What matters to children living in kinship care: "another way of being a normal family"
thesisposted on 2023-06-10, 00:02 authored by Paul ShuttleworthPaul Shuttleworth
Background: Kinship care is the long-term caring arrangement within the family constellation for children who cannot remain with their birth parents. Despite being the most prevalent alternative care arrangement for children worldwide, there is a lack of research into kinship care. Few studies focus on the child's perspectives, and very few explicitly focus on the meaning of permanence for the children. These children often have similar needs as others that have experienced abuse and neglect. Additionally, they must manage complex dislocated family relationships, and most experience financial hardship with very little support. The little kinship care research that has been done reflects a preoccupation with comparing kinship care as an alternative to state care rather than a family set up within its own right. Also, research, legislation and practice for kinship care has been founded on the concerns and debates for adoption and fostering processes. This typically produces a range of atheoretical, descriptive outcome studies that often provide conflicting answers by focussing on the what rather than the how. This can cause ambivalence for practitioners, academics, and policymakers. Objective: This is the first study that has solely sought the views of children in kinship care in England. It explores the lived experiences of 19 children in such arrangements. More specifically, it focuses on kinship care as a permanence option. The study does not presuppose certain theories of permanence, childhood, or family. Instead, theoretical explanations emerge from the children's own valuations of their family lives. This can enable social workers to find more attuned ways to support, protect, and permanency plan for children out with the traditional concepts of permanence, family, childhood, and care that are often taken for granted. Methodology/methods: The study's innovative approach utilises critical realism as an underlabourer, and Sayer's (2011) work on reasoning in particular. By using a dialogical participative approach, different methods such as child-led tours, photo-elicitation, and visual methods were used to capture the children's valuations of their lives. Utilising a range of theories provided empirical certainty with an interpretivist awareness of subjectivities. Results: In their family lives, children in kinship care navigate the in-between of the purported binary positions often ascribed to care, kinship, permanence, autonomy, and recognition. Through thematic analysis and retroduction, it was found that the children manage the mechanisms of 'Connection/Separation', 'Recognition/(Mis)recognition', 'Care & Protection/Independence & Risk'. Conclusions/Implications: By using a range of methods, children are competent in giving nuanced and sophisticated understandings of their own experiences, needs, and intentions. Also, privileging children's accounts of family, care and childhood, reinvigorates the current policy and practice debates in UK social work. Children's views challenge the dominant adult-centric framing of the social work debates that emphasise the professionalisation of kinship care as a placement and a process-driven service. The study also reinvigorates the debates regarding permanence. The children show that kinship care arrangements disrupt both notions of substitute care and also birth family care. They provide insight into the fluidity inherent in their family's composition and the roles and responsibilities for their ongoing care across it. The children navigate and manage these relationships, their sense of autonomous interdependence, and their sense of permanence across the family network and, at times, away from it. Traditional notions of placement, contact, and life-story work are (mis)recognitions of their family lives. Therefore, more attuned recognition can provide more meaningful support for children in kinship care where multiple family relationships endure but are also often in flux.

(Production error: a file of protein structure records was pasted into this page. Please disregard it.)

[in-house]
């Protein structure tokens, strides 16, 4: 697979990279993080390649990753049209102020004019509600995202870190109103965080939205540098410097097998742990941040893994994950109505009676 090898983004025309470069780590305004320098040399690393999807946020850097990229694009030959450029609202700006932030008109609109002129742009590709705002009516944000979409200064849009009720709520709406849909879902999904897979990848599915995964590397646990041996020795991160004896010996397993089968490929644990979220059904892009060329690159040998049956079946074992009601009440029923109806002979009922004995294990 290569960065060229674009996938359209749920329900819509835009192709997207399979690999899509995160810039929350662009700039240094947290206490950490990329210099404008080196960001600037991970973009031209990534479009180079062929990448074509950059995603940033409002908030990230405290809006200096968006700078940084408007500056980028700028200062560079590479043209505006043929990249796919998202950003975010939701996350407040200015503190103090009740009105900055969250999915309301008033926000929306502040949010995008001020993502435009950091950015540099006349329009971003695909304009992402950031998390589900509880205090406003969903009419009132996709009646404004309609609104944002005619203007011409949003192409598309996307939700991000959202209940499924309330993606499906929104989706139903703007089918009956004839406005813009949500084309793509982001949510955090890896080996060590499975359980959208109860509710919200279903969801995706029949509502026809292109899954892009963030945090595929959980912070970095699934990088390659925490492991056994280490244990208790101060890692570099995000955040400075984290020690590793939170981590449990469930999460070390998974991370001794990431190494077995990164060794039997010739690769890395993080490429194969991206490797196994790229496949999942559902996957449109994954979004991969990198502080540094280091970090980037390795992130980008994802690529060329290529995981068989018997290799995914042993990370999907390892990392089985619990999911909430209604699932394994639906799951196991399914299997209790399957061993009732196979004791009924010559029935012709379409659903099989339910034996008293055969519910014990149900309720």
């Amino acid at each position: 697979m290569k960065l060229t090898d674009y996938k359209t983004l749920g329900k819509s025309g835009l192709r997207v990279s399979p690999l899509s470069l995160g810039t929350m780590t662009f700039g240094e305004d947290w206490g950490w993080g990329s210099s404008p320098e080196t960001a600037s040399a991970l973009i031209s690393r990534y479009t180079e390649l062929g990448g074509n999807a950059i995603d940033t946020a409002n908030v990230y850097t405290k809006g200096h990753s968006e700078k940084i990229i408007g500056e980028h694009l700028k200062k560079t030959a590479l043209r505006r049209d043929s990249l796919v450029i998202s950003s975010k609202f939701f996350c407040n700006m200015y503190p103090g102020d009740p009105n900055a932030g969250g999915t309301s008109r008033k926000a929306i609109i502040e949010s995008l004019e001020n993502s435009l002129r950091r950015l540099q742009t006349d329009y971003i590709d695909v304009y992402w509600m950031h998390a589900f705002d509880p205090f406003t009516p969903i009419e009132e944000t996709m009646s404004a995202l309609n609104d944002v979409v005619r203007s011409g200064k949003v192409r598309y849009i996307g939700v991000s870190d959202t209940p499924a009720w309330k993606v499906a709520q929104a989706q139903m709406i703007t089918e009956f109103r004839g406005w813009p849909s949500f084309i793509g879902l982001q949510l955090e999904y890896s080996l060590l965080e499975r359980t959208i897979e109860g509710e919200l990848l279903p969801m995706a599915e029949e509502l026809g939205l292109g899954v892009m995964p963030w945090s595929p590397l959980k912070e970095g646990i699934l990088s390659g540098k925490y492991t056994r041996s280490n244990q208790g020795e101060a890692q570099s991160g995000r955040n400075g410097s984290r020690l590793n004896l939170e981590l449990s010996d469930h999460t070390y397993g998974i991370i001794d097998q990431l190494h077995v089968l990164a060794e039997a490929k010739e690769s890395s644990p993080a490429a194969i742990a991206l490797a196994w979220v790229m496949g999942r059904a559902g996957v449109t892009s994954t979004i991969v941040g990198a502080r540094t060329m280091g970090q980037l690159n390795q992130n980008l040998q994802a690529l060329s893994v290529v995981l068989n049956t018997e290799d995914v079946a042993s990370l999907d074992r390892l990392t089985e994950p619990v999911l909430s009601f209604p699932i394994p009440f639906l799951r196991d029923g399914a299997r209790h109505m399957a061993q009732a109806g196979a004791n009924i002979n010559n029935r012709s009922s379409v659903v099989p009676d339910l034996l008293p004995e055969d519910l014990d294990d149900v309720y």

- Published version
Department affiliated with
- Social Work and Social Care Theses
InstitutionUniversity of Sussex
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